Written by Mads Brügger and Maja Jul Larsen
Directed by Mads Brügger
As strange as it might sound to some people, documentary filmmakers are often exceptionally brave individuals. They are people who are at least willing to ask honest, probing questions of their subjects and at most are willing to do it in dangerous, even life-threatening circumstances. In many cases their willingness to document and expose, even at risk to themselves, has defined our perspective and shaped how we see certain issues. In The Ambassador, director and star Mads Brügger puts himself at greater risk, perhaps accidently, then any documentarian I’ve ever seen.
The film explores the idea that anyone can buy a diplomatic title to an impoverished African nation from another impoverished African nation, provided you can get access to the kind of morally bankrupt people you would expect to broker that kind of deal. The reason someone might want to pay exorbitant amounts of money to become the ambassador to somewhere like the Central African Republic is that as an ambassador, you are protected from prosecution should you attempt to smuggle blood diamonds out of the country. Which is exactly what Mads is proposing to do.
Posing as a racist caricature of an “ugly European,” he secretly films dozens of completely candid conversations with C.A.R. officials, diamond miners and the secret powerbrokers of Africa, the contents of which are so transparently illegal and immoral that they are frequently darkly funny and always amazing. As the film continues, you realize what enormous danger Mads is in. He has no real “cover,” no identity anyone would believe except the one he’s created, and the fact that he has filmed all of these incredibly incriminating conversations makes it clear that he will undoubtedly be killed should he be discovered.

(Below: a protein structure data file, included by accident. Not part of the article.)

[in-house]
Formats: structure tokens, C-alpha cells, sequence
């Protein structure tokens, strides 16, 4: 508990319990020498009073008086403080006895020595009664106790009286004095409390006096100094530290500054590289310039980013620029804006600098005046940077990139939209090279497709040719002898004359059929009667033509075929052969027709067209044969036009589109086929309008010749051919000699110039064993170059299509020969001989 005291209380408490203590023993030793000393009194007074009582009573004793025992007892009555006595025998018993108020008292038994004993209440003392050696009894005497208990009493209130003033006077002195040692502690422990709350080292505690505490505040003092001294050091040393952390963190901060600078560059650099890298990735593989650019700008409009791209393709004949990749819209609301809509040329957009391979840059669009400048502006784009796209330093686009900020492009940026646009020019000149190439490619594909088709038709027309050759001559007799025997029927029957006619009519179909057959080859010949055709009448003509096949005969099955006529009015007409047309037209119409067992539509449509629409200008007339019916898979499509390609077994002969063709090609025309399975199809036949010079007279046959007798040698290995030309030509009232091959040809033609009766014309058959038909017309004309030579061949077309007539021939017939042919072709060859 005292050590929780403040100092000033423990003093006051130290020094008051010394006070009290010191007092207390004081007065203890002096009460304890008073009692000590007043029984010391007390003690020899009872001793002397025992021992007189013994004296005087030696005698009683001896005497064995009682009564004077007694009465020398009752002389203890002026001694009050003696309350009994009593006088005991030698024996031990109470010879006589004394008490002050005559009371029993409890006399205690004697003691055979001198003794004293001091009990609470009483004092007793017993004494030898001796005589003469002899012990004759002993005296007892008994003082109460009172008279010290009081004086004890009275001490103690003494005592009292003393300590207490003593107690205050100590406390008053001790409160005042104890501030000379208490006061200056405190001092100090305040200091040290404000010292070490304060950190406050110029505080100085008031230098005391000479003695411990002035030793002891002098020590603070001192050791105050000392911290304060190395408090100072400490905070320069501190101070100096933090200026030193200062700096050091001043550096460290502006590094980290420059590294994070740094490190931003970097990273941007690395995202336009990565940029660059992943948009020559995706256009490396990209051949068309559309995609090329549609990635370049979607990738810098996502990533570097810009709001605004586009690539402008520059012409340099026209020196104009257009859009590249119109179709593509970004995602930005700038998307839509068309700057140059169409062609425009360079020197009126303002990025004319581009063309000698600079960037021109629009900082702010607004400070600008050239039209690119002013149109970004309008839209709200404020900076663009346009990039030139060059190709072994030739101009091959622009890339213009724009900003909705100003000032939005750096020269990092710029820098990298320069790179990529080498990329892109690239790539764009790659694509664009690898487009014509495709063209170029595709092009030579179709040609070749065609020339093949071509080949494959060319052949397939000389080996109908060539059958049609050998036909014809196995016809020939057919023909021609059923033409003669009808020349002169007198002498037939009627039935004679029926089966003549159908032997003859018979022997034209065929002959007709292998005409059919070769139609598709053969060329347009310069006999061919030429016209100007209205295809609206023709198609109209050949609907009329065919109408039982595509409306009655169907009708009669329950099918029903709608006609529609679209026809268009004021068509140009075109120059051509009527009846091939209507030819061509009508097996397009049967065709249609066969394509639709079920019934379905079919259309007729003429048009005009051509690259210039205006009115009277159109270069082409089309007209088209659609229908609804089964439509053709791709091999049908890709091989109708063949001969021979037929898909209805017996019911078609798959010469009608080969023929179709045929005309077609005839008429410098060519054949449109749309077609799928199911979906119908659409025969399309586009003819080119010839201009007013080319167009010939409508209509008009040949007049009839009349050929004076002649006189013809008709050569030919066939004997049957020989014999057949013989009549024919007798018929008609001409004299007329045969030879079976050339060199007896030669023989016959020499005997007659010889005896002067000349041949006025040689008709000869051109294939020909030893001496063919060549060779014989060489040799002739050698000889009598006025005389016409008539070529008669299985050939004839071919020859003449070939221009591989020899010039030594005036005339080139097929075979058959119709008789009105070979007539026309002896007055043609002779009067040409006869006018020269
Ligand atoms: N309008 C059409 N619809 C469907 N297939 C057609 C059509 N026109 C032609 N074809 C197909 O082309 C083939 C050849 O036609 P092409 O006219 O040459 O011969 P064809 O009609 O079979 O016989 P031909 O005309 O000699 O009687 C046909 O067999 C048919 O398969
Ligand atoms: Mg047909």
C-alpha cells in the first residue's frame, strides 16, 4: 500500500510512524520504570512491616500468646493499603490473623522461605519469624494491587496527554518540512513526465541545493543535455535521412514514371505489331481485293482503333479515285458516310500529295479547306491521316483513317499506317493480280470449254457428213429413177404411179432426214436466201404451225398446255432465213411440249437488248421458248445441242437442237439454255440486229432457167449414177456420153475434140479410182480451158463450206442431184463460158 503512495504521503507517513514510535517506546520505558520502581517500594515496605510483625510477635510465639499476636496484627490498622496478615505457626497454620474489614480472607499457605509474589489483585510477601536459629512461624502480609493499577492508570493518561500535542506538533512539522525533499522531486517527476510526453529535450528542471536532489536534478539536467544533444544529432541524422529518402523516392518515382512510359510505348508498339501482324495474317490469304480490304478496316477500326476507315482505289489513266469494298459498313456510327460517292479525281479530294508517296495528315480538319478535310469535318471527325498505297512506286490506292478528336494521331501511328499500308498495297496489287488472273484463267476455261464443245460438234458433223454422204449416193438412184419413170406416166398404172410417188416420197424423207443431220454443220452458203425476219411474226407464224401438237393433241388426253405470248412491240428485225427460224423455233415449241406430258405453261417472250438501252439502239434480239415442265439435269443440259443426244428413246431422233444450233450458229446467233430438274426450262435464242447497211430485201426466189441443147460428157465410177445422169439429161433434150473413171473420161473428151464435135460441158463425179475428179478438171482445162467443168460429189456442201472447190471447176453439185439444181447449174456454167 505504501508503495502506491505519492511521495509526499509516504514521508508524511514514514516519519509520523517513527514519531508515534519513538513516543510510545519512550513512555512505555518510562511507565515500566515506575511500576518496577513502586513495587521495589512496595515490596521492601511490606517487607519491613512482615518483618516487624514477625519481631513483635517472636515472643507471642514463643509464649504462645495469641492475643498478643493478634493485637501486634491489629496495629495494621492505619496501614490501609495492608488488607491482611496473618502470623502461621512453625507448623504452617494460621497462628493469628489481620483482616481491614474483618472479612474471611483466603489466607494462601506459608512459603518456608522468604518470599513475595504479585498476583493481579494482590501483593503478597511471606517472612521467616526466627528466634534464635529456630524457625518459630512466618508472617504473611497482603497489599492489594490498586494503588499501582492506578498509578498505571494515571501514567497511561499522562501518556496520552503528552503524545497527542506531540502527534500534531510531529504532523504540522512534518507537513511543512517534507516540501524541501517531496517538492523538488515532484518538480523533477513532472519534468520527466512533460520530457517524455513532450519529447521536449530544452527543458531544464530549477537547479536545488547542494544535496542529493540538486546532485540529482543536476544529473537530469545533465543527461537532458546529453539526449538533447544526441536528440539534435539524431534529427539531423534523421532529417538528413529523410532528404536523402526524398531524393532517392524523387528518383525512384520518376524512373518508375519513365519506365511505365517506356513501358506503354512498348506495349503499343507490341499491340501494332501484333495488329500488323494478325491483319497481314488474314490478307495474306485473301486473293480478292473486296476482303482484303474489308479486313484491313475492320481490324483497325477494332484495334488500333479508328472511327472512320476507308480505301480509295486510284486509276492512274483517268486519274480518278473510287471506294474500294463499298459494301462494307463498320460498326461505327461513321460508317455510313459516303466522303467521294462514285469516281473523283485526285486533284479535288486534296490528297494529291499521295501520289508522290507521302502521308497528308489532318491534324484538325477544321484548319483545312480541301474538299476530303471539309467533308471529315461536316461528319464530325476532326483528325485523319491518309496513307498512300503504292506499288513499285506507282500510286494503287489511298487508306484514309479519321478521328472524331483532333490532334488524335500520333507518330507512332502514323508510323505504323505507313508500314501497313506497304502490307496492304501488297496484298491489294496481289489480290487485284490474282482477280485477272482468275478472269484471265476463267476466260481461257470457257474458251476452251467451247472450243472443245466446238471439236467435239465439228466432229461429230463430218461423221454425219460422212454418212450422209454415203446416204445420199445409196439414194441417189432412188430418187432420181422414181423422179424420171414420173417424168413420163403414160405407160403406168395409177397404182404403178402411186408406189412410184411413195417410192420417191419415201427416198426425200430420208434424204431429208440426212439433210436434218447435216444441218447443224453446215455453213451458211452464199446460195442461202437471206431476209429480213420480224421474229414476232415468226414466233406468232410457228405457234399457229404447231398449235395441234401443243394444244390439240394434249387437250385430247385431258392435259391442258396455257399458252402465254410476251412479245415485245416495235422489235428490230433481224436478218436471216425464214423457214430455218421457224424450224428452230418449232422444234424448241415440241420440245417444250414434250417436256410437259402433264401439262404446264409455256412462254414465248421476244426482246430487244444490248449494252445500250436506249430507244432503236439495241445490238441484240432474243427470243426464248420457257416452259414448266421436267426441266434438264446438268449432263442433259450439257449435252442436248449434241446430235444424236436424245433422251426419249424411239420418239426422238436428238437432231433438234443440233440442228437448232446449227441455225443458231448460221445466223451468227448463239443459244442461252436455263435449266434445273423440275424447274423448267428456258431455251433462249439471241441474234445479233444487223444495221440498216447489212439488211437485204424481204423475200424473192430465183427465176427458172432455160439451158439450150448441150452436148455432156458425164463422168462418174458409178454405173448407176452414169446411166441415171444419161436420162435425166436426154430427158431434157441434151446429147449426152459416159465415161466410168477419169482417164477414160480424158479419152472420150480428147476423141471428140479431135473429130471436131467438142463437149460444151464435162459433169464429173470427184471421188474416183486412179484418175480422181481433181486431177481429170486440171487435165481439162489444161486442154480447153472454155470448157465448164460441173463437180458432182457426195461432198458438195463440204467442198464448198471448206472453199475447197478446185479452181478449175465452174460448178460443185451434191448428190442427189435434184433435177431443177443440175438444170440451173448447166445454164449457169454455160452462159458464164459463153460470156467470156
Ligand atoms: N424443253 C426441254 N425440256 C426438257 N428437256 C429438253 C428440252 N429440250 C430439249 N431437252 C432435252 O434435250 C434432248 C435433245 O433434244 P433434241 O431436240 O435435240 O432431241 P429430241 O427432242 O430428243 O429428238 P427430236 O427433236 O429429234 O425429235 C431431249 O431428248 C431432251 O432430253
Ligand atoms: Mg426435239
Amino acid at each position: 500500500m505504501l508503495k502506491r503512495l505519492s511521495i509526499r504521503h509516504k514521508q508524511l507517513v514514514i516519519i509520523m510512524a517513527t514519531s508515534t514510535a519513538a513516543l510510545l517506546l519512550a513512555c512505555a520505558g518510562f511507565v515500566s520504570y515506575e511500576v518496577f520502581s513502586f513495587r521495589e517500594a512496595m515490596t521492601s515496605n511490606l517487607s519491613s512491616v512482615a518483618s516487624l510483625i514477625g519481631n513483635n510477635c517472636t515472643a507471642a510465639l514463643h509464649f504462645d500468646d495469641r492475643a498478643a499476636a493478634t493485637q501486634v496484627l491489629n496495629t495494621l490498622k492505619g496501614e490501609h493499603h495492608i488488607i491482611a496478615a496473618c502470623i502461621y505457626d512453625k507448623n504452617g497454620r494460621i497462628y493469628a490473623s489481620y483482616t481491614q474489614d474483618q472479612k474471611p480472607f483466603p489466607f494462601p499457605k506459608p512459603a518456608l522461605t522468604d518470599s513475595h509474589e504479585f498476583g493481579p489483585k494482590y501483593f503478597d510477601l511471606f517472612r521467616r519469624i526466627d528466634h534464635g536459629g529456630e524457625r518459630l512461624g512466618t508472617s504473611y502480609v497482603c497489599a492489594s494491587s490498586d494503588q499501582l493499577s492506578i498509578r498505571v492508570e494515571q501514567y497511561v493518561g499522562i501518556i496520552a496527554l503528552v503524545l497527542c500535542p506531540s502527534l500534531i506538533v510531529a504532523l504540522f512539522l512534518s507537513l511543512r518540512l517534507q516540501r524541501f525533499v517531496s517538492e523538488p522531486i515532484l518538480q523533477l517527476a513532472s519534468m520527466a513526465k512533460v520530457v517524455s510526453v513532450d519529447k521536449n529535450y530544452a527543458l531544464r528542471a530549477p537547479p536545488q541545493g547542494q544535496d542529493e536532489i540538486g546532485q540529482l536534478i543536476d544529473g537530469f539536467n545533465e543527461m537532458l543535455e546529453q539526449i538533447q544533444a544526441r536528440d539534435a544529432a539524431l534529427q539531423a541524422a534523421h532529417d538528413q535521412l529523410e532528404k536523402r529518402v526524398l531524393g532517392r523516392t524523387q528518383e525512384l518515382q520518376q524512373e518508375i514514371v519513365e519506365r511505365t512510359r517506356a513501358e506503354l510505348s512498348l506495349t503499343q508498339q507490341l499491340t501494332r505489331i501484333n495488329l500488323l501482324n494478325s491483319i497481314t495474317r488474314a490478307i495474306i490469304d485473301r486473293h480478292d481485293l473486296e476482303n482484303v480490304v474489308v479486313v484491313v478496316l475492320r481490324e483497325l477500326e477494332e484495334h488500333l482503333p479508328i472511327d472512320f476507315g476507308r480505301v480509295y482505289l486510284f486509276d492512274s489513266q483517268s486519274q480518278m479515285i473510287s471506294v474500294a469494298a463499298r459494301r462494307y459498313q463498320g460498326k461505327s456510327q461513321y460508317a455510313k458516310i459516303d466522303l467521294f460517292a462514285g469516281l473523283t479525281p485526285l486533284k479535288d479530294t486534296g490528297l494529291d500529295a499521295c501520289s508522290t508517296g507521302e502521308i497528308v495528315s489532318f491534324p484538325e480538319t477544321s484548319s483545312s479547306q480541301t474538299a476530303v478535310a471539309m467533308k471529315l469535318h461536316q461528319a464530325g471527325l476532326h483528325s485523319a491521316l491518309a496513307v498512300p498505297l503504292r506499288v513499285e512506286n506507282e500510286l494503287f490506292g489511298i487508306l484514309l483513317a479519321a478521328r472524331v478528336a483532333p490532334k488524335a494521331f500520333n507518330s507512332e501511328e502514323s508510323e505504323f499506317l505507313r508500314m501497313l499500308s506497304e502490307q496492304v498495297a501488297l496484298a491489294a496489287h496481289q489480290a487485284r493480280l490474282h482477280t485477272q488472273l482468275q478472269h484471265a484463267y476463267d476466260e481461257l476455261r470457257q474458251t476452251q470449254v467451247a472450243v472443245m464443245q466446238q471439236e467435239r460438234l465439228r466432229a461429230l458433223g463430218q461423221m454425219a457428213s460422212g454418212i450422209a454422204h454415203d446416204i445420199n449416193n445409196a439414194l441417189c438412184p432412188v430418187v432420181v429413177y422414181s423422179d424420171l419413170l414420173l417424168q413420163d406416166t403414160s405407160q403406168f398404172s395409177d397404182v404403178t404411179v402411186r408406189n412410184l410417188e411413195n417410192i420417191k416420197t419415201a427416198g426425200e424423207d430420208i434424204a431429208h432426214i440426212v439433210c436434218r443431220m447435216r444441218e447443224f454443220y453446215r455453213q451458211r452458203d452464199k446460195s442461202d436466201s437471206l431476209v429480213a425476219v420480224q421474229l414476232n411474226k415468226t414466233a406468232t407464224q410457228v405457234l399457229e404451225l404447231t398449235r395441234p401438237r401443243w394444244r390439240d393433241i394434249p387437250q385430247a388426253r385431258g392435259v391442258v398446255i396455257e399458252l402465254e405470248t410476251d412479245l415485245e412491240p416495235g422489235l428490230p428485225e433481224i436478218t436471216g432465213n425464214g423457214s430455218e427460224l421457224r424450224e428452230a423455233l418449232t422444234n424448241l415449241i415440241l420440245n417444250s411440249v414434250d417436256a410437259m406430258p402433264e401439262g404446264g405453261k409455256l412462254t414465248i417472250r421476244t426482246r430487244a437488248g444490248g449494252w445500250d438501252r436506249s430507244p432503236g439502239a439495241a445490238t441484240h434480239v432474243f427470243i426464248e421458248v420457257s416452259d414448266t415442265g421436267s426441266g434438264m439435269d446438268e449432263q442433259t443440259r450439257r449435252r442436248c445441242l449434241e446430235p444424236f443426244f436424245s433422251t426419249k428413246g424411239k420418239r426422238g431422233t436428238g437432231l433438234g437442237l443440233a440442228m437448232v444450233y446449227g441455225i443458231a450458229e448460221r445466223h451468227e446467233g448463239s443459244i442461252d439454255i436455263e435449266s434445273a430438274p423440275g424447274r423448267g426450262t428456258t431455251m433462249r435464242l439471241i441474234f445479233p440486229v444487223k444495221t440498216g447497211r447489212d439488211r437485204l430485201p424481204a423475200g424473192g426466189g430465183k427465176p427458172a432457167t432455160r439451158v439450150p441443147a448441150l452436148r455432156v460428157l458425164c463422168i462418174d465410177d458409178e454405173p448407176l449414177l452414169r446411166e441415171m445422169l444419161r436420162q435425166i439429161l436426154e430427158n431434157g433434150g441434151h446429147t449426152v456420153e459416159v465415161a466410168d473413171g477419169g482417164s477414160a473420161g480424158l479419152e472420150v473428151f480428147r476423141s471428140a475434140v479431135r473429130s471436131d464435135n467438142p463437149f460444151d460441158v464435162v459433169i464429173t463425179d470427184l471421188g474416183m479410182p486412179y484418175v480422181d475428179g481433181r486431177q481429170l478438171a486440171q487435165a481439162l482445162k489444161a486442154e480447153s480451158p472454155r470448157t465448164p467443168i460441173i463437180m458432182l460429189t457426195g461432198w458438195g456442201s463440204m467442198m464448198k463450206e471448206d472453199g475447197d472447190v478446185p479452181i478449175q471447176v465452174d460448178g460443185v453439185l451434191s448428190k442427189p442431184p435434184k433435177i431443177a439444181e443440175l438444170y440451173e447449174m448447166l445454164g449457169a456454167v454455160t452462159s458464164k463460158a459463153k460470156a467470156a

As the film goes on, people he speaks to are assassinated, change allegiances and present themselves as increasingly amoral individuals. There are no good people in this story and for believability (and perhaps occasionally humor) Mads affects a thoroughly unlikable , bigoted character that he begins to seem occasionally, if briefly, lost in.
The footage that is not filmed through secret cameras is simply amazing and often looks like a major motion picture. While the images of Mads posing like a 19th century British imperialist are certainly shot with humor in mind, they are always beautifully shot and directed and the quality and technique gives the entire film the air of a narrative drama.
While The Ambassador might be dismissed as a guerrilla comedy film, something akin to a more political Sasha Baron Cohen movie, it is far more than that. Mads Brügger has created a documentary piece that is both an entertaining narrative and an advocacy piece and done it at enormous personal risk to himself. That the film is also funny, beautifully shot and incredible engaging is an amazing achievement.
Hot Docs runs from April 26th through May 6th. Visit the official festival website here.